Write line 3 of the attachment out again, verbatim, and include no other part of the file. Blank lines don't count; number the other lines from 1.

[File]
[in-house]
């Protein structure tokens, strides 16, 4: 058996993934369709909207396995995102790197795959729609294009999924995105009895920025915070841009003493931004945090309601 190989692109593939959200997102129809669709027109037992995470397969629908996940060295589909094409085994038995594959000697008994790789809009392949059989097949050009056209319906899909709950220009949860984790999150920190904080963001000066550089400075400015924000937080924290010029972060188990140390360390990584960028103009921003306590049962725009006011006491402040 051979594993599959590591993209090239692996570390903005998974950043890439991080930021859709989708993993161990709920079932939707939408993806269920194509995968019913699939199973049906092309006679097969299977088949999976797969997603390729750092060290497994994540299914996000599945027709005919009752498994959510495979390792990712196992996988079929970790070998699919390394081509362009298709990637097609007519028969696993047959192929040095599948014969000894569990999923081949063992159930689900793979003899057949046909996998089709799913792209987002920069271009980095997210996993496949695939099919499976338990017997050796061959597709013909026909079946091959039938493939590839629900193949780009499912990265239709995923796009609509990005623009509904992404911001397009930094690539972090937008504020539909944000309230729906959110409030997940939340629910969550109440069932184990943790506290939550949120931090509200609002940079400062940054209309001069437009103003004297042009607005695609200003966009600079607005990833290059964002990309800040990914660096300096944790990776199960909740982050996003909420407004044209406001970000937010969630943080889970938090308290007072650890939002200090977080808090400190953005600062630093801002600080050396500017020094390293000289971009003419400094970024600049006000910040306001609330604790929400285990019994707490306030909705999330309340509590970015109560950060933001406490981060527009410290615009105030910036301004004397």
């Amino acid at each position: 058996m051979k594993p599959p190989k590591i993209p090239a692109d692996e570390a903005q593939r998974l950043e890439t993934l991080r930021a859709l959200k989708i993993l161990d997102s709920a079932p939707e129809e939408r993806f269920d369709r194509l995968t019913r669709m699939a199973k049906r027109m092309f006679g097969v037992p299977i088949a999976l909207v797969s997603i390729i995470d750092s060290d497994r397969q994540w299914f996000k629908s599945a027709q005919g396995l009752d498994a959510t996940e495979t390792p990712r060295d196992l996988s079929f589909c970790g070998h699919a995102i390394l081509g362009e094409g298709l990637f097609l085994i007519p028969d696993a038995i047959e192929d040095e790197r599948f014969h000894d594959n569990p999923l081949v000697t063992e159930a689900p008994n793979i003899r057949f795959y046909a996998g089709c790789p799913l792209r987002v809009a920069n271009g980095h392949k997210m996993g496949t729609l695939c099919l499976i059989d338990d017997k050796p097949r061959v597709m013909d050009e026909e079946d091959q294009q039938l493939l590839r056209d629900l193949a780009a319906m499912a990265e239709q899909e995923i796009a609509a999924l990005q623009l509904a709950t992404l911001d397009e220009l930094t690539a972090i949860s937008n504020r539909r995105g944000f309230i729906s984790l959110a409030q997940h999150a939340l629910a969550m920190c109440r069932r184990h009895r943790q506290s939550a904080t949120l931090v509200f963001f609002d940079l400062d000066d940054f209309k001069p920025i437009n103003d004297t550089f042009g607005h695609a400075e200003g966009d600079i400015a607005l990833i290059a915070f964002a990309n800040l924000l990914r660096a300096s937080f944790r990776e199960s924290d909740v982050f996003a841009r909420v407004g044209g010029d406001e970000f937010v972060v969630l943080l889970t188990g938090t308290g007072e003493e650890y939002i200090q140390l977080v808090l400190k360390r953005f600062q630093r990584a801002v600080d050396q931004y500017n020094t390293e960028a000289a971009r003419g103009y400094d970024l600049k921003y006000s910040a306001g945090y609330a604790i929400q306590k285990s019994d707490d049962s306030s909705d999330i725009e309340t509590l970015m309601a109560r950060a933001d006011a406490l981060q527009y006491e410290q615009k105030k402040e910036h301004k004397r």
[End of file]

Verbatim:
């Amino acid at each position: 058996m051979k594993p599959p190989k590591i993209p090239a692109d692996e570390a903005q593939r998974l950043e890439t993934l991080r930021a859709l959200k989708i993993l161990d997102s709920a079932p939707e129809e939408r993806f269920d369709r194509l995968t019913r669709m699939a199973k049906r027109m092309f006679g097969v037992p299977i088949a999976l909207v797969s997603i390729i995470d750092s060290d497994r397969q994540w299914f996000k629908s599945a027709q005919g396995l009752d498994a959510t996940e495979t390792p990712r060295d196992l996988s079929f589909c970790g070998h699919a995102i390394l081509g362009e094409g298709l990637f097609l085994i007519p028969d696993a038995i047959e192929d040095e790197r599948f014969h000894d594959n569990p999923l081949v000697t063992e159930a689900p008994n793979i003899r057949f795959y046909a996998g089709c790789p799913l792209r987002v809009a920069n271009g980095h392949k997210m996993g496949t729609l695939c099919l499976i059989d338990d017997k050796p097949r061959v597709m013909d050009e026909e079946d091959q294009q039938l493939l590839r056209d629900l193949a780009a319906m499912a990265e239709q899909e995923i796009a609509a999924l990005q623009l509904a709950t992404l911001d397009e220009l930094t690539a972090i949860s937008n504020r539909r995105g944000f309230i729906s984790l959110a409030q997940h999150a939340l629910a969550m920190c109440r069932r184990h009895r943790q506290s939550a904080t949120l931090v509200f963001f609002d940079l400062d000066d940054f209309k001069p920025i437009n103003d004297t550089f042009g607005h695609a400075e200003g966009d600079i400015a607005l990833i290059a915070f964002a990309n800040l924000l990914r660096a300096s937080f944790r990776e199960s924290d909740v982050f996003a841009r909420v407004g044209g010029d406001e970000f937010v972060v969630l943080l889970t188990g938090t308290g007072e003493e650890y939002i200090q140390l977080v808090l400190k360390r953005f600062q630093r990584a801002v600080d050396q931004y500017n020094t390293e960028a000289a971009r003419g103009y400094d970024l600049k921003y006000s910040a306001g945090y609330a604790i929400q306590k285990s019994d707490d049962s306030s909705d999330i725009e309340t509590l970015m309601a109560r950060a933001d006011a406490l981060q527009y006491e410290q615009k105030k402040e910036h301004k004397r």